COMP’s Sportsman Lifters: Tech, Durability, and Affordability in One
There are plenty of lifters out there designed specifically for drag racing. Neither supply nor demand is a problem for these critical components. Cost and durability are. It’s easy to break your racing budget with a trick lifter, but as racers well know, the relationship between all components in a valve train package is more important than any individual part.
COMP Cams has solved the lifter dilemma with its Sportsman Solid Roller Lifters. These premium-quality, high-value components are designed for both sportsman and professional racing, along with high-end street machines. They are available in both needle bearing and bushing configurations, and provide all the critical design features of the world’s strongest lifters at a price the average sportsman racer can actually afford.
These lifters are an ideal choice for bracket racers and classes like Super Stock, Super Comp, Super Gas and Super Street, as well as other sportsman classes such as Comp Eliminator.
“With our years of experience in building solid roller lifters, we took everything we learned from our high-end Elite Race Series Lifter and everything we’ve learned from the entry-level Endure-X Series to try to find a middle ground for use in sportsman racing,” explains Billy Godbold, Valve Train Engineering Group Manager at COMP Cams.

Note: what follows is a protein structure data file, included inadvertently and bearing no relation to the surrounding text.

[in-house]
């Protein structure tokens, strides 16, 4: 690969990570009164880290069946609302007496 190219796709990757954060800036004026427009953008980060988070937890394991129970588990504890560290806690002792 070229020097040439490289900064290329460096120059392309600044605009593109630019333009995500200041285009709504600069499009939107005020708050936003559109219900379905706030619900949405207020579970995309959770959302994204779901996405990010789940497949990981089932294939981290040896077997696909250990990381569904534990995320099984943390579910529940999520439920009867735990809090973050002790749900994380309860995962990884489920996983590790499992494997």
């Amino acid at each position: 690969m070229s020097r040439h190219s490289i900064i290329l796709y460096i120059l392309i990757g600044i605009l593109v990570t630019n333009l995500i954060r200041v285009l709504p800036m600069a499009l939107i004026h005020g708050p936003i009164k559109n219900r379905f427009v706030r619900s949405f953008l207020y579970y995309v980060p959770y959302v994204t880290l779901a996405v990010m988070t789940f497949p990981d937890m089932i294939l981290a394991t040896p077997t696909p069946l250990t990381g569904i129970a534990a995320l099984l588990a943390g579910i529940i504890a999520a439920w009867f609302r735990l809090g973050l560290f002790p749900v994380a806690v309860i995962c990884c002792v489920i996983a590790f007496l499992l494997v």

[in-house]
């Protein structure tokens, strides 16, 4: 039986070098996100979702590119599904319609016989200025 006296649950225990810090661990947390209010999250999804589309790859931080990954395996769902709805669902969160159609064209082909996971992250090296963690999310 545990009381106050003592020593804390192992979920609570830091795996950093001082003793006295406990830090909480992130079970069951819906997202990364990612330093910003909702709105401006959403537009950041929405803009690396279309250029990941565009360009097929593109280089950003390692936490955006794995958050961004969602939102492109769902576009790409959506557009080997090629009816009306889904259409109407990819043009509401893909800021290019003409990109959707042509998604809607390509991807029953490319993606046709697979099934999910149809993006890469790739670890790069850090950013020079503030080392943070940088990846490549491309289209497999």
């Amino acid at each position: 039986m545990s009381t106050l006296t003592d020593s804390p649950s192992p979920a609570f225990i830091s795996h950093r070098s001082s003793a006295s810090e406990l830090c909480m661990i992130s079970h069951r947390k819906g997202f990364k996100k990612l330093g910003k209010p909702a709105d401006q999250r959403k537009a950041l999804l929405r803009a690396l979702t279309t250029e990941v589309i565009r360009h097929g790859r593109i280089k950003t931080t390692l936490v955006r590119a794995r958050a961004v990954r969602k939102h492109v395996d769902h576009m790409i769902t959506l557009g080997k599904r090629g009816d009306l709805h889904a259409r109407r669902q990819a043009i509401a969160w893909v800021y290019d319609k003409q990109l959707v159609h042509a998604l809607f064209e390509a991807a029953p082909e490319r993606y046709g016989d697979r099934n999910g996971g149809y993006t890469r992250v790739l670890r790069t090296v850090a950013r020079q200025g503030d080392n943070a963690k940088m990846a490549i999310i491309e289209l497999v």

The result was the Sportsman Solid Roller Lifters, which are designed to be a premium upgrade over those Endure-X Lifters and a value alternative to the Elite Race option. They are offered in two configurations: a traditional needle bearing axle/wheel design or an optional bronze bushing axle/wheel setup.
“The offerings COMP Cams had were great, but we really saw the need for a series in between,” Godbold explains. “One of the great things about the Sportsman Lifters is we offer two options. There is a needle bearing version for the least possible friction, as well as a bushing version for applications where loads are very, very high.”
For applications with valve train stability, needle bearings do provide the least amount friction, but for those that run on the ragged edge, the bushing option is the ideal choice since there is no chance of a needle ending up in a bad place, like an oil pump or connecting rod.